SIHH 2009 saw the launch of the anti-counterfeiting campaign
with the tag line - "FAKE WATCHES ARE FOR FAKE PEOPLE"
. Having seen limited success in legal prosecution, it seems that the brands are now looking to educate the buying public of the problems with buying counterfeit watches.
The watch industry is not alone being victims of the counterfeiting industry. They are indeed a scourge and continue to impact on the bottom line of businesses.
However, while I am supportive of the view that counterfeiting should be stopped and agree that there is some evidence to suggest that the fakes may indirectly be funding underworld organisations, I am not totally convinced that with their 'everyone suffers' claim.
The luxury goods industry - in recent history - enjoyed huge growth in revenue due to the past decade of growth and liquidity resulting in an ever growing demand for luxury goods (Richemont and LVMH has continued to post double digit growth every quarter until recently - due to the global financial crisis. For the uninitiated, SIHH is an event run by Richemont for their stable of watch brands).
It is this unrivaled success enjoyed by the luxury brands that drew the attention of counterfeiters, and as such have become - a victim of their own success. It seems that successful models of successful brands tend to become the focus of the buyers of counterfeits. Unpopular brands or models are ignored. Hence the attention of the counterfeiters are often targeted at the best sellers. I have yet to read about how any brand had made such heavy losses from counterfeiting activity to result in bankruptcy or business failure. Clearly, its the most successful brands who appear to be losing a portion of their expected revenue to counterfeiters.
There are probably two kinds of buyers of these counterfeit goods. Those who can afford the original and real models and the other that cannot. For the latter, these buyers are never the intended market. For the former, I have yet to meet a serious collector who would readily wear a fake when he has several rare top models in his collection.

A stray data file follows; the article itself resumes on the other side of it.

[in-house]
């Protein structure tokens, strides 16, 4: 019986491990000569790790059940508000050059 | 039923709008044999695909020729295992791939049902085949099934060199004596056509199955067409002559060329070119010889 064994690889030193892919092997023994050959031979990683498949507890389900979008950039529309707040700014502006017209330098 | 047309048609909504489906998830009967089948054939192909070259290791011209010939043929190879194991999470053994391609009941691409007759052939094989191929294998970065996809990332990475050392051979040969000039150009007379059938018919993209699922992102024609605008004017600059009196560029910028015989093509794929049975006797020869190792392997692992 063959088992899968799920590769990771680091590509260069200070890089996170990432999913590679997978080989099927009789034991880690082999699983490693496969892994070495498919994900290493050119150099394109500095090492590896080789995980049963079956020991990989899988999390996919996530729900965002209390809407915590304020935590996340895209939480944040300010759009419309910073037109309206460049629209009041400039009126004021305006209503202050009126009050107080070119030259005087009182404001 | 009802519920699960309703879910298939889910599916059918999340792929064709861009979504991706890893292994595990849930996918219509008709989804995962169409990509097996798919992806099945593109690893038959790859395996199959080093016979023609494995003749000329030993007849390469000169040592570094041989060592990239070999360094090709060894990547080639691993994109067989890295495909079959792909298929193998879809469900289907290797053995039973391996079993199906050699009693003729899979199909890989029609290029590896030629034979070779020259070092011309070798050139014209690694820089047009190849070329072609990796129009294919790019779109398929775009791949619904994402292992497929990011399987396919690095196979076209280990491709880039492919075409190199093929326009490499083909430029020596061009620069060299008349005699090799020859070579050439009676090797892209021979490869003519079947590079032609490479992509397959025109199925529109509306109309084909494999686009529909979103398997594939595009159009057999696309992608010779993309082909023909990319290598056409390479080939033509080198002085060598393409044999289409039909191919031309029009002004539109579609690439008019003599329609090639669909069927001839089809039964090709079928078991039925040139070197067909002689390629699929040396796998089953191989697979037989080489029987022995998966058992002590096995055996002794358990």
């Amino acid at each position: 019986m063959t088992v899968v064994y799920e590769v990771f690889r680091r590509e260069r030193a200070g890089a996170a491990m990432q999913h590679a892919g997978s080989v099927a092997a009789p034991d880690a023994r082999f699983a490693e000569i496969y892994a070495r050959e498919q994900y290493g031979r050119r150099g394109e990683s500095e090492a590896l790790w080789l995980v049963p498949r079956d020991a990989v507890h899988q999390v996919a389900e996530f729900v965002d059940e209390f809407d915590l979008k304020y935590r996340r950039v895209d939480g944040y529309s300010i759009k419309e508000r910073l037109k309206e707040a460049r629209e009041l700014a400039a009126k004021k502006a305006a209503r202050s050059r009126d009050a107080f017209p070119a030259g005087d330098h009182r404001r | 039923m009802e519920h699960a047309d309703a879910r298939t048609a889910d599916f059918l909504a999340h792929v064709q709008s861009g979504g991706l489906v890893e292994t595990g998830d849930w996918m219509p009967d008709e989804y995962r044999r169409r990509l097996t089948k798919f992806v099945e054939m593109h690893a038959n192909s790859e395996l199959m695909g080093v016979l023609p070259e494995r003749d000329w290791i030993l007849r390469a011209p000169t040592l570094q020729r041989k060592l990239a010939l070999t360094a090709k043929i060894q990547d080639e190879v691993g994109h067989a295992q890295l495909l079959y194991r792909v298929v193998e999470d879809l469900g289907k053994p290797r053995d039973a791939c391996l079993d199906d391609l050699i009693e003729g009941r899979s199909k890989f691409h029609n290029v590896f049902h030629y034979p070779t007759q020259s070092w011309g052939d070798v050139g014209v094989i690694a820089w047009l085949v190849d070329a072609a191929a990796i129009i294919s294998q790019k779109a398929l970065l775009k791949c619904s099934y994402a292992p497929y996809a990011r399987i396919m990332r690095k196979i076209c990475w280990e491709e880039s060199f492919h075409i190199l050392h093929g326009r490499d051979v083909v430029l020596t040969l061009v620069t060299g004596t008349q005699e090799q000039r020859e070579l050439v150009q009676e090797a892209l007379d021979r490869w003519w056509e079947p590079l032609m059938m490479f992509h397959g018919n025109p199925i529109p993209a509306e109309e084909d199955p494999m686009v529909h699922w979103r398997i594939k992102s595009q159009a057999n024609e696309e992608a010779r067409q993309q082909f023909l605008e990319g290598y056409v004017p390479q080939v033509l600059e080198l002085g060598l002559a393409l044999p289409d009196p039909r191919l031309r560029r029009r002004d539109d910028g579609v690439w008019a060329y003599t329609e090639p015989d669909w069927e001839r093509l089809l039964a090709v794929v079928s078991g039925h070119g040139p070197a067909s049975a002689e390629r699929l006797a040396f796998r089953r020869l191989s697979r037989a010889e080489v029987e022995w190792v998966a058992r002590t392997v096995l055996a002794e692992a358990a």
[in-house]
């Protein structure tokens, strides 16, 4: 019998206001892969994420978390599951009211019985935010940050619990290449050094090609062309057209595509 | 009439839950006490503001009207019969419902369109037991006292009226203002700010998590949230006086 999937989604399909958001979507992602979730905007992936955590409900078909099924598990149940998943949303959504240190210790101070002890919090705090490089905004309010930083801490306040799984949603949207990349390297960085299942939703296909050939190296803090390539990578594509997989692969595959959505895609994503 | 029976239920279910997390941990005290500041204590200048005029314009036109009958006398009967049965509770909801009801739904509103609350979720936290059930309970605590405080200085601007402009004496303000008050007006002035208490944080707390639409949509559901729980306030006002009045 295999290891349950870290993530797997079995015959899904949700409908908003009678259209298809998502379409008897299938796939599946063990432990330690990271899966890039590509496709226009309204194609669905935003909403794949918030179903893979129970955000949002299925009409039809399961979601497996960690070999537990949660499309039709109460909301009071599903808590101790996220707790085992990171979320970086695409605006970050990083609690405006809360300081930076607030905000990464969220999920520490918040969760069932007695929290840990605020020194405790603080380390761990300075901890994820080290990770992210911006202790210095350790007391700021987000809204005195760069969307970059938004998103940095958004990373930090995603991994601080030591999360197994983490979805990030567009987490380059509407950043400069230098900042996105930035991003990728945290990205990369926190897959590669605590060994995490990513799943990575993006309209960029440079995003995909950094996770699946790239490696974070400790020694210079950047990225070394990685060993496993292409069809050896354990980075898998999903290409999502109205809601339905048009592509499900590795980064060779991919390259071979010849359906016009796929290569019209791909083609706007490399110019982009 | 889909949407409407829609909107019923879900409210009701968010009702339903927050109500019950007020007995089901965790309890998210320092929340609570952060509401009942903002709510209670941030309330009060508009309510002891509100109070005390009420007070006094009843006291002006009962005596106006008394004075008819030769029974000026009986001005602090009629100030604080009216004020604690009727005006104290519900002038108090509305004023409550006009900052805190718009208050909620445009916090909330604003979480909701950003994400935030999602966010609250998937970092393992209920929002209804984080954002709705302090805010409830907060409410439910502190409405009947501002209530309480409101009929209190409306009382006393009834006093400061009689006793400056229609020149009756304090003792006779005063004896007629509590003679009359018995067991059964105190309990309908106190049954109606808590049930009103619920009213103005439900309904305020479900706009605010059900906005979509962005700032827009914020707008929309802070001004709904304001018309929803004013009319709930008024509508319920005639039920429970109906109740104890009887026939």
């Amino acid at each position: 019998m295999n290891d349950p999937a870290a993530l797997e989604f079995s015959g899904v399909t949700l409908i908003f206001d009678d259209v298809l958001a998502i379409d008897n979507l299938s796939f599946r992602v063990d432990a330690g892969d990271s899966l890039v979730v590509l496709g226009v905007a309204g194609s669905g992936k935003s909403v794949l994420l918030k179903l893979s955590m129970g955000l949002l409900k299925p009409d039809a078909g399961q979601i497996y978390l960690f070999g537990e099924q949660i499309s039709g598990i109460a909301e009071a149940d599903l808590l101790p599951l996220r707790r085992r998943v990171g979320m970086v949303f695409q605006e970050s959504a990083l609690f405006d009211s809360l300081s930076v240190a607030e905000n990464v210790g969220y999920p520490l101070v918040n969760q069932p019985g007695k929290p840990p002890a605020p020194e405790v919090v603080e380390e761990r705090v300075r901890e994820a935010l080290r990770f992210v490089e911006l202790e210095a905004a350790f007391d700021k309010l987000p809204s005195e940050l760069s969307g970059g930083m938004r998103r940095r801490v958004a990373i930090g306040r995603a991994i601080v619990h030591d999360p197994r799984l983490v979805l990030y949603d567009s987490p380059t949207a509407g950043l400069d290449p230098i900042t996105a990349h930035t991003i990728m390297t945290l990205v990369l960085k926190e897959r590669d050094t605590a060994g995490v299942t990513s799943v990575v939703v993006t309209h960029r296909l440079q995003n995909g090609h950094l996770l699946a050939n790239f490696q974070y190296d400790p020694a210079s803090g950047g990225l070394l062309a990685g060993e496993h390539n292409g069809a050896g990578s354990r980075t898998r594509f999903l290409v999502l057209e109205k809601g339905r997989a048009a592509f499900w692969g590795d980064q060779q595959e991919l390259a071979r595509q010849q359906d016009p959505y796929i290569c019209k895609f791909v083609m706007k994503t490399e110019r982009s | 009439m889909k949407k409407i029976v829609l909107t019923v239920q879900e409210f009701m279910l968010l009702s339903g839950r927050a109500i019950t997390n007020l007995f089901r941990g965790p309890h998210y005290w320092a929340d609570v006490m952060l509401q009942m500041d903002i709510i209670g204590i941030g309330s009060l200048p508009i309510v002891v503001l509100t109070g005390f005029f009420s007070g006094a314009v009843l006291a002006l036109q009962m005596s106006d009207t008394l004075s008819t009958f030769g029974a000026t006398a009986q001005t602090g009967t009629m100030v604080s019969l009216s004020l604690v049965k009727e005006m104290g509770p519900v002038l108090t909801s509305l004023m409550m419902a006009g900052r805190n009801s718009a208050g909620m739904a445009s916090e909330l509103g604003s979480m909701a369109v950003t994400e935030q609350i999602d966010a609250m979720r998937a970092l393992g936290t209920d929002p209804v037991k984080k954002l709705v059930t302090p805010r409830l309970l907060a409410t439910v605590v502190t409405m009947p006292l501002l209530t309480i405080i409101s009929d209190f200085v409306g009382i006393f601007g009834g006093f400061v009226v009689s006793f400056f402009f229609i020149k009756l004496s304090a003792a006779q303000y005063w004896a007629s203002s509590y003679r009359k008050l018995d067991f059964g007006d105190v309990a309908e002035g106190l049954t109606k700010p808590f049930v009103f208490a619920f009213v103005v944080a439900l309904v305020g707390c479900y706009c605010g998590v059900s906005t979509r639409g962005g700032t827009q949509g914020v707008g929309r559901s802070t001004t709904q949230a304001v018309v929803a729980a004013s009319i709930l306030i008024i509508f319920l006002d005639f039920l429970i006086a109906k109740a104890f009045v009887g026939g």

Then there are those who can afford the expensive luxury originals but choose not to buy them - and instead prefers the fakes. This category of buyers are the real issue. Would they have bought the original if the fake did not exist? I have yet to see conclusive research on this question and am currently not convinced that such individuals would still buy an original Rolex Submariner if they could not buy a fake? Would public education succeed instead?
In my opinion, it will only work if the campaign treats the buying public as smart individual buyers who look at details. To be taken seriously, the campaign needs to report on real cases of how counterfeiting has negatively affected the industry and the report must be made by independent non-profit organisations and preferably audited as to accuracy. I believe that the buying public who can afford the real thing would need to be convinced that the campaign is not another marketing effort on the part of the brands to keep their profit margins high.
Then there is the other problem that luxury goods companies are facing - counterfeit quality continues to grow better each year and where 10 years ago one can spot a fake with a glance, the top quality fakes are now indistinguishable from the original unless they are inspected up close and with a loupe. The better they get the stronger the attraction for buyers.
How did the other industries deal with fakes and counterfeits? The software industry in the late eighties faced the same issues and had the same problem with piracy. The top software companies employed several anti-piracy measures including developing alliance organisations to enforce their IP rights. I believe the one true solution that worked there was to price their products at a point where buyers are able to feel that the purchase is justifiable.